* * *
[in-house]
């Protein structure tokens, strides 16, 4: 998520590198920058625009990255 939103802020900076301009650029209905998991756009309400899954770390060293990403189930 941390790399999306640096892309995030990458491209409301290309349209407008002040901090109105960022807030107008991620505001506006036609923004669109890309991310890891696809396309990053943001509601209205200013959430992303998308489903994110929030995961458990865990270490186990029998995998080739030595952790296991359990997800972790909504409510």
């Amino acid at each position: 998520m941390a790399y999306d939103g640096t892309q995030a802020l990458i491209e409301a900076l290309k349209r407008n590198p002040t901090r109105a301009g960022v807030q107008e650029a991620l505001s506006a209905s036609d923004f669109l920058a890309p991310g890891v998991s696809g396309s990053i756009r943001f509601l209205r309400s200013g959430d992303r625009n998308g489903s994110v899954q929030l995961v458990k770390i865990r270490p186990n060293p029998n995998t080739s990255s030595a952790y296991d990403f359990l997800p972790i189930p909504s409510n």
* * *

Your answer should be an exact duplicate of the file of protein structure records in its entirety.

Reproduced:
[in-house]
């Protein structure tokens, strides 16, 4: 998520590198920058625009990255 939103802020900076301009650029209905998991756009309400899954770390060293990403189930 941390790399999306640096892309995030990458491209409301290309349209407008002040901090109105960022807030107008991620505001506006036609923004669109890309991310890891696809396309990053943001509601209205200013959430992303998308489903994110929030995961458990865990270490186990029998995998080739030595952790296991359990997800972790909504409510």
């Amino acid at each position: 998520m941390a790399y999306d939103g640096t892309q995030a802020l990458i491209e409301a900076l290309k349209r407008n590198p002040t901090r109105a301009g960022v807030q107008e650029a991620l505001s506006a209905s036609d923004f669109l920058a890309p991310g890891v998991s696809g396309s990053i756009r943001f509601l209205r309400s200013g959430d992303r625009n998308g489903s994110v899954q929030l995961v458990k770390i865990r270490p186990n060293p029998n995998t080739s990255s030595a952790y296991d990403f359990l997800p972790i189930p909504s409510n």